Toussaint Louverture International Airport
Toussaint Louverture International Airport (French: Aéroport International Toussaint Louverture) (IATA: PAP, ICAO: MTPP) is an international airport in Tabarre, a commune of Port-au-Prince in Haiti. The airport is currently the busiest in Haiti and is an operating hub for Salsa d'Haiti, Tortug' Air, Sunrise Airways, and Haiti Aviation.
Toussaint Louverture International Airport
Aéroport International Toussaint Louverture
|Owner||Office National de l'Aviation Civile|
|Operator||Autorité Aéroportuaire Nationale|
|Location||Tabarre, Port-au-Prince, Ouest, HT|
|Elevation AMSL||109 ft / 33 m|
During the 1940s, a military and civil airfield, Bowen Field - the smaller military airport in Chancerelles, not the international airport - was established near Baie de Port-au-Prince providing passenger air service by Compagnie Haitienne de Transports Aériens. In the 1950s and 1960s it served as an airbase for the U.S. military in Haiti. Developed with grant money from the United States Government and mostly money collected from the People of Haiti (taxes, lottery, and else...), the current airport opened as François Duvalier International Airport in 1965, named after then Haitian president François "Papa Doc" Duvalier.
Duvalier's son and successor Jean-Claude Duvalier resigned in 1986. The airport was renamed Port-au-Prince International Airport. President Jean Bertrand Aristide renamed the airport again as Toussaint Louverture International Airport in 2003, in honour of Toussaint Louverture, the Haitian revolutionary Leader.
The airport was badly damaged by the 2010 Haiti earthquake, see Damage to infrastructure in the 2010 Haiti earthquake#Toussaint Louverture International Airport. On 25 November 2012, President Michel Joseph Martelly opened the newly repaired arrivals terminal.
The main building of the airport works as the International Terminal. It is a two-story concrete and glass structure. Lounges and a few retail stores are on the second floor of the main building. Check-in counters, gates and immigration facilities are on the lower floor. The Guy Malary Terminal (named after former Haitian Justice Minister Guy Malary) is used for domestic flights. There are further buildings used for general aviation and cargo flights. The airport has 3 jet bridges, but most passengers walk onto aircraft from mobile stairs. The ramp area can handle 12 planes.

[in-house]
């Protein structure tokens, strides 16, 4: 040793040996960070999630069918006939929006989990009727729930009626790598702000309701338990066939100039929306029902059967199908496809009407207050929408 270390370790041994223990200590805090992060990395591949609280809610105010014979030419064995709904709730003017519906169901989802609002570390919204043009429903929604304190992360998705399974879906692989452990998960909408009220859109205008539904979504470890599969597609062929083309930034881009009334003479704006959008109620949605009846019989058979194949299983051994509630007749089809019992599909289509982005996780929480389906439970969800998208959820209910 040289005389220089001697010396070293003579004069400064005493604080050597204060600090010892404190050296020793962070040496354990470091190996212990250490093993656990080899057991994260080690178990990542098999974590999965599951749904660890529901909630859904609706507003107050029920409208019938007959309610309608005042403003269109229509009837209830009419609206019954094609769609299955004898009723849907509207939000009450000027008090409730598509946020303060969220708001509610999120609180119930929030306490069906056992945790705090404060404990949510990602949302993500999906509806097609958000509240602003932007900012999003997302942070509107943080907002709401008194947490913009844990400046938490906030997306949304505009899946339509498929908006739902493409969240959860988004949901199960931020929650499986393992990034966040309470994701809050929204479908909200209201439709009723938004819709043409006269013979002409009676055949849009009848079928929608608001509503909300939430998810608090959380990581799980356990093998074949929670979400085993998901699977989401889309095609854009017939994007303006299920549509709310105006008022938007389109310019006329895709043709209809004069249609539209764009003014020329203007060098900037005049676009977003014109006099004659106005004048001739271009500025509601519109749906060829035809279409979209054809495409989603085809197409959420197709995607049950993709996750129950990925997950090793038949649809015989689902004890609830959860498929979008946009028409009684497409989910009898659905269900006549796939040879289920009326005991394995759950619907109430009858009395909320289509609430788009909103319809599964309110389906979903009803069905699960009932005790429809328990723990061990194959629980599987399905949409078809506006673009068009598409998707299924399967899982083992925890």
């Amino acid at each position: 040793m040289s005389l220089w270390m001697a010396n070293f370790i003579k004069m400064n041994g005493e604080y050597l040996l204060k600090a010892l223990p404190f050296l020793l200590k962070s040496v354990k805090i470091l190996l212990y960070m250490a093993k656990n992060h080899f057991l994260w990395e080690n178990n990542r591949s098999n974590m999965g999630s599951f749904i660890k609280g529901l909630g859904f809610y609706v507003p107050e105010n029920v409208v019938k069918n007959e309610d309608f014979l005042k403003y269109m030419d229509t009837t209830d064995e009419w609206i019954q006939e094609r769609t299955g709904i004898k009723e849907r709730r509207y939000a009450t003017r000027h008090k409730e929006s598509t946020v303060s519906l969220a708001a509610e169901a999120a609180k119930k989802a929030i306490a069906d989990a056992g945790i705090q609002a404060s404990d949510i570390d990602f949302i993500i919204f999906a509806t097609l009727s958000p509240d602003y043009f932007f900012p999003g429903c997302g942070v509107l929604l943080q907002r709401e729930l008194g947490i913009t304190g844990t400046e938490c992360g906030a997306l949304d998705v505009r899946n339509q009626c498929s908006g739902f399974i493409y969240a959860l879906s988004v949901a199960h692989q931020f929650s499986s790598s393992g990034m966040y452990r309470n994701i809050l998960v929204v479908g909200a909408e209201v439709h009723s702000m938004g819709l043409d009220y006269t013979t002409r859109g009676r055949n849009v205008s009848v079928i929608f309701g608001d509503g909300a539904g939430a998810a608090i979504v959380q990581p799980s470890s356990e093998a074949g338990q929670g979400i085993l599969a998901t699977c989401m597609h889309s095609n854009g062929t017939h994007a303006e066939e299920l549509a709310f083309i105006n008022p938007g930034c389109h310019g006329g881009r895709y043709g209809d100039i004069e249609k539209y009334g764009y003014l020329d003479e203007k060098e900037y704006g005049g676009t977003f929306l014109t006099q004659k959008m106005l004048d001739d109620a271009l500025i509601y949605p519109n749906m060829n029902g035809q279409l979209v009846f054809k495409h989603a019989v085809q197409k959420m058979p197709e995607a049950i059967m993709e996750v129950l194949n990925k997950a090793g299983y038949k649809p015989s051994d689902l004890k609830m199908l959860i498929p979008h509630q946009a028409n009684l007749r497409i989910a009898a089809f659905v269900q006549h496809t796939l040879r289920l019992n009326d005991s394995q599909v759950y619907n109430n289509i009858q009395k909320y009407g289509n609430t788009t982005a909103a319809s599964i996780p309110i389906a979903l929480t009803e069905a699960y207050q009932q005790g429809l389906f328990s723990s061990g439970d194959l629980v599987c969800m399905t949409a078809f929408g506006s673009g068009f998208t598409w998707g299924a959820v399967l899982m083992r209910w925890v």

The airport is to be re-designed completely by the year 2015. The re-making of the airport is to add 14 gates to the terminal and also will make the main passenger terminal bigger. As of June 15, 2016, a taxiway is under construction to increase traffic capacity, as taxiing aircraft currently must use the active runway to taxi to their takeoff position. Work is being performed by China National Automation Control System Corporation which has multiple large construction contracts with the Haitian government.
Airlines and destinationsEdit
|Amerijet International||Miami, Santiago de los Caballeros, Santo Domingo–Las Américas|
|DHL Aviation||Miami, San Juan|
|Northern Air Cargo||Miami|
The airport can be accessed by car (with parking space next to the terminal building) or by National Bus Route 1.
Accidents and incidentsEdit
- 3 March 1980: A Learjet (N211MB) operating on a corporate charter flight on behalf of 'Merchant Bank' crashed in the hills on arrival at airport. One passenger and two crew members died.
- 12 July 1980: A Douglas C-47 crashed on approach, killing all three people on board. The aircraft was being used illegally to transport marijuana.
- Beechcraft 1900D aircraft (F-OHRK) hit a mountain at an altitude of 5,030 feet (1,533 m), 30 kilometres (19 mi) away from airport. Two crew members and 18 passengers (which were illegal immigrants to Guadeloupe) were killed.
- 12 February 1996: A Haiti Express GAF Nomad aircraft (N224E) crashed shortly after taking off. Two crew members and 8 passengers died.
- 31 August 2007: A Caribintair Cessna Grand Caravan (HH-CAR) crashed shortly after takeoff 5 kilometres (3 mi) away from the airport. There were no fatal injuries.
- 11 September 2007: Only eleven days after the previous accident another plane crash of a Caribintair Cessna Grand Caravan (HH-CAW) occurred near the airport, this time upon landing 10 kilometres (6 mi) short of the runway.
- 2010 Haiti earthquake damaged its control tower, and relief work afterwards caused a huge increase in flights.
- 26 May 2013: A Brazilian Air Force KC-137 transport aircraft veered off the runway after an engine fire during takeoff, crashing into the grass next to the runway. The plane was carrying 121 Brazilian soldiers deployed to the UN stabilization force in Haiti (MINUSTAH) but no injuries were reported. Small aircraft were allowed to resume flying on Monday, but large aircraft that could not pass the KC-137 (mostly to/from the USA) were suspended for days.
- Globe and Mail, "A once sleepy airport is now Haiti's overstretched lifeline", Paul Koring, 19 January 2010 (accessed 20 January 2010)
- Toussaint Louverture International Airport in Port-au-Prince, Haiti. YouTube. 14 November 2012. Retrieved 6 June 2015.
- "Haiti - Reconstruction : Signature of 4 agreements with a Chinese company". Haiti Libre. Retrieved 16 June 2016.
- Cubana cancela vuelos al Caribe por restricciones de EEUU a terceros, Aero Latin News, 24 October, 2019, retrieved 2019-10-24
- Liu, Jim. "JetBlue 2Q20 International service changes". Routesonline. Retrieved 23 January 2020.
- Harro Ranter. "Port-au-Prince-Mais Gate Airport profile - Aviation Safety Network". Retrieved 6 June 2015.
- "Accident description". Aviation Safety Network. Retrieved 3 July 2010.
- "Engine Fire And Crash of Brazilian Air Force Plane in Haiti". Haiti Observer. 27 May 2013. Retrieved 28 June 2013.
Media related to Toussaint Louverture International Airport at Wikimedia Commons